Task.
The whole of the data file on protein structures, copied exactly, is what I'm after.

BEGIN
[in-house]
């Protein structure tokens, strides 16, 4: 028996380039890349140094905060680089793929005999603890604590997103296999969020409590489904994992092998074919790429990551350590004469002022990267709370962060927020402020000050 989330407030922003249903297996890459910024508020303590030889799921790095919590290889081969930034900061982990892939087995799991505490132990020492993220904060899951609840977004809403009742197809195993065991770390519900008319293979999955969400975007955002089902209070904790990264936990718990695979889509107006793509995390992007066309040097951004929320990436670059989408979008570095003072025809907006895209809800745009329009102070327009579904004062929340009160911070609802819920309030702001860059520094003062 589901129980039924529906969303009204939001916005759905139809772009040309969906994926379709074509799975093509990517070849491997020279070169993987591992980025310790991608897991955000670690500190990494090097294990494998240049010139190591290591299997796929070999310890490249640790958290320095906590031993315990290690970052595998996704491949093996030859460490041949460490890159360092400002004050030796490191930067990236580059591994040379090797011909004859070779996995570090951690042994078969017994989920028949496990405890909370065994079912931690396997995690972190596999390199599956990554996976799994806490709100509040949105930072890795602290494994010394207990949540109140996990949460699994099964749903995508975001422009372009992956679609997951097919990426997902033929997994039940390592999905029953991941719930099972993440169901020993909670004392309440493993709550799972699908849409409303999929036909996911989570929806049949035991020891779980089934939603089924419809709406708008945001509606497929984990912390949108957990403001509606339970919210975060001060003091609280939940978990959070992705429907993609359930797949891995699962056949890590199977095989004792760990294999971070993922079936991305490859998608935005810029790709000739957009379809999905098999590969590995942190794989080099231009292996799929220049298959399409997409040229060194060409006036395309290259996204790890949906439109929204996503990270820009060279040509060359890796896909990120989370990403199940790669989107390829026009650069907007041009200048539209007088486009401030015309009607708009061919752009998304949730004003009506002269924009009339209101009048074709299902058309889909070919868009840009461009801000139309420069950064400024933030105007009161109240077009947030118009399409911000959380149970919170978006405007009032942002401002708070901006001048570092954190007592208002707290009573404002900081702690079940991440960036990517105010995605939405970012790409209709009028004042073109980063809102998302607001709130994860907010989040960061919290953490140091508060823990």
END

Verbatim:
[in-house]
């Protein structure tokens, strides 16, 4: 028996380039890349140094905060680089793929005999603890604590997103296999969020409590489904994992092998074919790429990551350590004469002022990267709370962060927020402020000050 989330407030922003249903297996890459910024508020303590030889799921790095919590290889081969930034900061982990892939087995799991505490132990020492993220904060899951609840977004809403009742197809195993065991770390519900008319293979999955969400975007955002089902209070904790990264936990718990695979889509107006793509995390992007066309040097951004929320990436670059989408979008570095003072025809907006895209809800745009329009102070327009579904004062929340009160911070609802819920309030702001860059520094003062 589901129980039924529906969303009204939001916005759905139809772009040309969906994926379709074509799975093509990517070849491997020279070169993987591992980025310790991608897991955000670690500190990494090097294990494998240049010139190591290591299997796929070999310890490249640790958290320095906590031993315990290690970052595998996704491949093996030859460490041949460490890159360092400002004050030796490191930067990236580059591994040379090797011909004859070779996995570090951690042994078969017994989920028949496990405890909370065994079912931690396997995690972190596999390199599956990554996976799994806490709100509040949105930072890795602290494994010394207990949540109140996990949460699994099964749903995508975001422009372009992956679609997951097919990426997902033929997994039940390592999905029953991941719930099972993440169901020993909670004392309440493993709550799972699908849409409303999929036909996911989570929806049949035991020891779980089934939603089924419809709406708008945001509606497929984990912390949108957990403001509606339970919210975060001060003091609280939940978990959070992705429907993609359930797949891995699962056949890590199977095989004792760990294999971070993922079936991305490859998608935005810029790709000739957009379809999905098999590969590995942190794989080099231009292996799929220049298959399409997409040229060194060409006036395309290259996204790890949906439109929204996503990270820009060279040509060359890796896909990120989370990403199940790669989107390829026009650069907007041009200048539209007088486009401030015309009607708009061919752009998304949730004003009506002269924009009339209101009048074709299902058309889909070919868009840009461009801000139309420069950064400024933030105007009161109240077009947030118009399409911000959380149970919170978006405007009032942002401002708070901006001048570092954190007592208002707290009573404002900081702690079940991440960036990517105010995605939405970012790409209709009028004042073109980063809102998302607001709130994860907010989040960061919290953490140091508060823990």